IN RE: BOGART'S GUARDIANSHIP.

Reset A A Font size: Print

District Court of Appeal, First District, Division 2, California.

IN RE: BOGART'S GUARDIANSHIP. LO CICERO v. BOGART.

Civ. 14754.

Decided: May 08, 1951

Howard B. Crittenden, Jr., San Francisco, for appellant. David Livingston, Louis F. Di Resta, San Francisco, for respondent.

The daughter of Lorene May Bogart filed a petition to have her mother declared an incompetent person. After trial the petition was denied, the order of denial containing a recital that the daughter shall be entitled to visit her mother at all reasonable times. A few days later the court made an ex parte order eliminating this recital. Later the court made another ex parte order reciting that ‘Said Lorene May Bogart is hereby declared sane and competent to manage her affairs.’

Appeals are taken from all three orders—the first is attacked on the ground that the evidence of competency was insufficient, the second on the ground that appellant was not given prior notice; the third on the ground that the ‘findings' are insufficient to show competency.

The attack on the first order is without merit. Witnesses were called by both parties, both lay and professional. They uniformly supported the party calling them. It was left to the trial court to determine what testimony should be accepted. It cannot be contended that the respondent's evidence was insufficient to support the order—and that ends the discussion. Estate of Bristol, 23 Cal.2d 221, 143 P.2d 689.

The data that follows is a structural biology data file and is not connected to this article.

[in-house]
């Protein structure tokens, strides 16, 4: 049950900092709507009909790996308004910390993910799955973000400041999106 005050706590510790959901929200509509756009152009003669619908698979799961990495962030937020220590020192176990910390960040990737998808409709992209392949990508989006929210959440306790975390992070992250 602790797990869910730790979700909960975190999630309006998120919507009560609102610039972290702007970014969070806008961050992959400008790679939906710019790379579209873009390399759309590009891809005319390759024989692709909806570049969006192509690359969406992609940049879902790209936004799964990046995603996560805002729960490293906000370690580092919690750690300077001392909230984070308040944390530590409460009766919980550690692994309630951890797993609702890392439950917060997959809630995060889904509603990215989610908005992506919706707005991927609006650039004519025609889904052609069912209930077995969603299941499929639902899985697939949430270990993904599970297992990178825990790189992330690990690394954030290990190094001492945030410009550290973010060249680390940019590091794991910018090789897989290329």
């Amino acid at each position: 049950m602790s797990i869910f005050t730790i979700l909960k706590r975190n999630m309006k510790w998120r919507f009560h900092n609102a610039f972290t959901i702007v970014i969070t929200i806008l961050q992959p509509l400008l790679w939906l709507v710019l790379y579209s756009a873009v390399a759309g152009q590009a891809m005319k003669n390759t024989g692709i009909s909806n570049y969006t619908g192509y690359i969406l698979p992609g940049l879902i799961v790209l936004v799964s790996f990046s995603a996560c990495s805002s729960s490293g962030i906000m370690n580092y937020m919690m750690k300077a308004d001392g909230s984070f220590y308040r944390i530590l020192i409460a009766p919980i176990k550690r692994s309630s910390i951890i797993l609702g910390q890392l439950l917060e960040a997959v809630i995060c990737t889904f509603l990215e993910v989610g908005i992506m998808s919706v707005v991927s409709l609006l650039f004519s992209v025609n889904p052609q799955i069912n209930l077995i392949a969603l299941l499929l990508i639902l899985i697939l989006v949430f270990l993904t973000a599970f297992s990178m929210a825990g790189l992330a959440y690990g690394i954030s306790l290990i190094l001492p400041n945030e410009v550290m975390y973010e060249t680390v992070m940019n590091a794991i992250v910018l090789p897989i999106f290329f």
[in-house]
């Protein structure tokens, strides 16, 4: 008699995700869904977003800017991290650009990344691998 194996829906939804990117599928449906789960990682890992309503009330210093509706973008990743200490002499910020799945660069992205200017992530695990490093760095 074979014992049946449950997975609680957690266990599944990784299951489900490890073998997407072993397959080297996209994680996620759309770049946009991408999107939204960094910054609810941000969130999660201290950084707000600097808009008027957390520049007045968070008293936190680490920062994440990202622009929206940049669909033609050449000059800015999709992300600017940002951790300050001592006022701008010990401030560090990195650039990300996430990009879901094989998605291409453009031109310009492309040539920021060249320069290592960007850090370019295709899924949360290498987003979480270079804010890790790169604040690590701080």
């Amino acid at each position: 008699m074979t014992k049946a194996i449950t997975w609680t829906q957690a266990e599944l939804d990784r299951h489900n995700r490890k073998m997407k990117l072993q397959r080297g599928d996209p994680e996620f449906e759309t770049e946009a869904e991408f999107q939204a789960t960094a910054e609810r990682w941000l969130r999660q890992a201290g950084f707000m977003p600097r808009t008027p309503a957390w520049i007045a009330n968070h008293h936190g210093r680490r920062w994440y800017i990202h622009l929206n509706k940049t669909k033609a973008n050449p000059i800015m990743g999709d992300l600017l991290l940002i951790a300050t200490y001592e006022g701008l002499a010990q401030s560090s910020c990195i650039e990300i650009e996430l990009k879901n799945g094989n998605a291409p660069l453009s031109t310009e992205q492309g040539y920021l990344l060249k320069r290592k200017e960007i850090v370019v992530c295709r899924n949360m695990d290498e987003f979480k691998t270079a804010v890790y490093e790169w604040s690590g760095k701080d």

The inclusion in the first order of the provision giving the daughter permission to visit her mother was simple surplusage. The question before the court was solely that of the competency of respondent. In that proceeding the court was without jurisdiction to grant the daughter the right of visitation or to deny it. Since that recital had no part in the order the appellant cannot complain because it was stricken.

The propriety of the third order is at least debatable. The original order did not contain anything in the nature of a finding of competency. The amendment is no great improvement. When the court ‘declared’ that respondent was sane and competent it presumably meant that it thereby found that she was sane and competent. The provisions of section 1230 of the Probate Code and of section 632 of the Code of Civil Procedure, calling for findings have not been over zealously enforced when the judgment or order contains recitals of facts adjudged sufficient to meet the requirement of ‘findings of fact.’ Estate of Janes, 18 Cal.2d 512, 514, 116 P.2d 438. However, the appellant has suffered no prejudice from the brevity of the ‘findings', and no prejudice from the fact that they appear in an amended order. A reversal would be limited by a direction to amend the findings and that would benefit neither party.

The orders are affirmed.

NOURSE, Presiding Justice.

GOODELL and DOOLING, JJ., concur.

Copied to clipboard